Introducing Asta

As I wrote in the 2020 schedule, the Asta DAC came through many changes and iterations, so it was a lengthy process, but your patience will be rewarded: what we are coming with does not appear very often.

Starting at its front side, the Asta offers four inputs: USB, S/PDIF BNC 75 Ohm, S/PDIF RCA, and Toslink. The USB supports eight channel operation, with maximum frequency associated with the chosen master clock frequencies, while the other three inputs are stereo, operating up to 192 kHz.

The D/A stage is based on the ES9018, so this is my first sigma/delta DAC design released as an Audial device. PCM playback is still my priority, even with sigma/delta, simply because only a fraction of music is still available as DSD, however the Asta USB input will support DSD too.

The output stage is most similar to that used in the Audial D-09 DAC. It means that it is a fully discrete, high performance circuit, with no global feedback, using bipolar transistors in the I/V stage, and bipolar and JFET in the output buffer. And yes, since here we have 8 balanced channels, the Asta employs 16 such I/V stages. And since all the channels outputs are both XLR and RCA, the Asta also employs 24 such buffers.

And then, the high performance stereo headphones amplifier is included too.

Asta also includes the volume control, so it is possible not only to use headphones normally and comfortably, but also to connect this DAC directly to the power amplifier. Individual channels gain can be set separately.

As for the other technical details, in a nutshell, the Asta design is what you expect to see from Audial. All the audio circuits’ supplies use also fully discrete, low noise, zero feedback regulators. The parts are high quality, and the circuit board design is thoroughly thought, and came through many phases, so the complex circuits are brought into the apparently simple and elegant layout.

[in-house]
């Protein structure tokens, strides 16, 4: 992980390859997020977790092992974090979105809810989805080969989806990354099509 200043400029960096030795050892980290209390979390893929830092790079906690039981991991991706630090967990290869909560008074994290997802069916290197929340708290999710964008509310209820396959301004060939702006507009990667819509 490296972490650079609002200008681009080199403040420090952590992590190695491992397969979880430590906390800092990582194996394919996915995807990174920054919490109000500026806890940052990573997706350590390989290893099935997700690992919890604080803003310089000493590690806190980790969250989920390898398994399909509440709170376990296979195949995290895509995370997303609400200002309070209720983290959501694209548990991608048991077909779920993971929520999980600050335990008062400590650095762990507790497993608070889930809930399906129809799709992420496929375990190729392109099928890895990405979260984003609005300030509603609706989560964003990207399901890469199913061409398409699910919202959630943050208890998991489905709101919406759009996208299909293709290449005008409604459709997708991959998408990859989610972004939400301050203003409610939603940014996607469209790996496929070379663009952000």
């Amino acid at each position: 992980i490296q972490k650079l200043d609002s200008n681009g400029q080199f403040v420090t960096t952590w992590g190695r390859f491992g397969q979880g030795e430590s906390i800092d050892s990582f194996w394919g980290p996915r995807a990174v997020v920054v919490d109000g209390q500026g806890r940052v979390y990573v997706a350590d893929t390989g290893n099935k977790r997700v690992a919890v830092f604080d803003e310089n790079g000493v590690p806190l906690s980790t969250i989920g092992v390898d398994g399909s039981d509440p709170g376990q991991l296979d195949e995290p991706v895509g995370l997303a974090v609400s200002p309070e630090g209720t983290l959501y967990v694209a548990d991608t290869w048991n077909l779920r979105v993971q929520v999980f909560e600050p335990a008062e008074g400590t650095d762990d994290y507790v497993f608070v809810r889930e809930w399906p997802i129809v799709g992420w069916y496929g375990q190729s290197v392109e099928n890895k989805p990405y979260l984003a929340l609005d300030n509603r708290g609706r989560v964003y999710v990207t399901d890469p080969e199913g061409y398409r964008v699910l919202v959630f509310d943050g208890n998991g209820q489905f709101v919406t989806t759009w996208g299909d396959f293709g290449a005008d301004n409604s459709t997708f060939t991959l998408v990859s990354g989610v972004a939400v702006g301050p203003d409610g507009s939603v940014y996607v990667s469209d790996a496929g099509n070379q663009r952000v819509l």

So, even though it is packed with features, the Asta still looks elegant, both inside and outside, with a front plate having, apart from the LCD showing all the necessary information, only one knob, and headphones connector. It can be also remote control operated, but the actual remote control unit will be available later.

More information to follow soon.

Related topic at community forum:
Story of Asta

5 thoughts on “Introducing Asta”

  1. Pierre Kennedy


    I’ve just read the discription of your latest dac which is very interesting. I’ve seen mention of 4 inputs which isn’t bad at all, but I’m also wondering about the possibilty of using an external phono preamp device…is there a possibilty, if not now, but later of an input for that? Also, last but not least, do you have any pictures of your latest device at this stage? Stay safe and I hope to hear from you soin.

  2. Hello Pierre,

    The analog inputs will not be included in the Asta DAC, so you will still need a preamp to connect the turntable to your system. The Asta internal layout is already pushed to the limits, and it is hard to think about adding more features to it: sure, we want as many features as possible, but no compromises as well.

    During this week we will be hopefully back to the scheduled agenda, and so able to discover all the promised information soon.

    Best regards, and take care!

  3. Hi Pedja, hope you are safe and well.

    Can you say what you make of differences between the ESS 9018 vs 9038 chips?

    Also, would you expect the USB input to be preferred here, and how is the volume control described?

    Looking forward to hearing more.

  4. Hello Alec,

    Yes, safe and well, thanks. Everything moved way more slowly and more difficult than expected, so we postponed the schedule again and again. But that would be the only recent change regarding the Asta.

    As for your questions:

    I will refrain from using ES9038, for now at least. Its specifications improvement is achieved by paralleling the output stages, which is firstly not something I admire, and secondly this paralleling also produces too high output current, which makes about impossible to design any decent I/V stage for it. Actually, yet the 3.8 mA @ 800 Ohm (of ES9018 and ES9028, and for instance TDA1541A is similar) is quite a stringent requirement for I/V with nice specifications but without global feedback. So, the Asta will remain ES9018, with ES9028 as a possible alternative.

    Practically, the USB input is “preferred” for its capability to carry up to 8 channels. Sonically, all the inputs can work well.

    The Asta uses the internal volume control of ES9018. So there is a master volume function, but individual channels’ volume can be set too.

    Also, the front plate drawing, as a preview, is below. More details will follow.


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